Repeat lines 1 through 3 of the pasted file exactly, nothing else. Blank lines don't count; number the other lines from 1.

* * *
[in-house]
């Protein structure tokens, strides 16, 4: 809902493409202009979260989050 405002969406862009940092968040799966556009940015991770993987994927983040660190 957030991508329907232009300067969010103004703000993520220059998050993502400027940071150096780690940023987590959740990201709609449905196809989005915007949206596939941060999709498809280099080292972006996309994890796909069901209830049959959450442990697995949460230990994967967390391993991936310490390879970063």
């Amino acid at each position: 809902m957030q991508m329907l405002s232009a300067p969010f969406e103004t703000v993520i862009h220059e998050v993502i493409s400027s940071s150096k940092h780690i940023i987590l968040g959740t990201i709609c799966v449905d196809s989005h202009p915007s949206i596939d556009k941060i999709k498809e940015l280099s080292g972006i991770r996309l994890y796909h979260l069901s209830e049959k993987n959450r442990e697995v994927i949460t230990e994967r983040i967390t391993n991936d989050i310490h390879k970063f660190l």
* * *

[in-house]
């Protein structure tokens, strides 16, 4: 809902493409202009979260989050 405002969406862009940092968040799966556009940015991770993987994927983040660190 957030991508329907232009300067969010103004703000993520220059998050993502400027940071150096780690940023987590959740990201709609449905196809989005915007949206596939941060999709498809280099080292972006996309994890796909069901209830049959959450442990697995949460230990994967967390391993991936310490390879970063």
């Amino acid at each position: 809902m957030q991508m329907l405002s232009a300067p969010f969406e103004t703000v993520i862009h220059e998050v993502i493409s400027s940071s150096k940092h780690i940023i987590l968040g959740t990201i709609c799966v449905d196809s989005h202009p915007s949206i596939d556009k941060i999709k498809e940015l280099s080292g972006i991770r996309l994890y796909h979260l069901s209830e049959k993987n959450r442990e697995v994927i949460t230990e994967r983040i967390t391993n991936d989050i310490h390879k970063f660190l």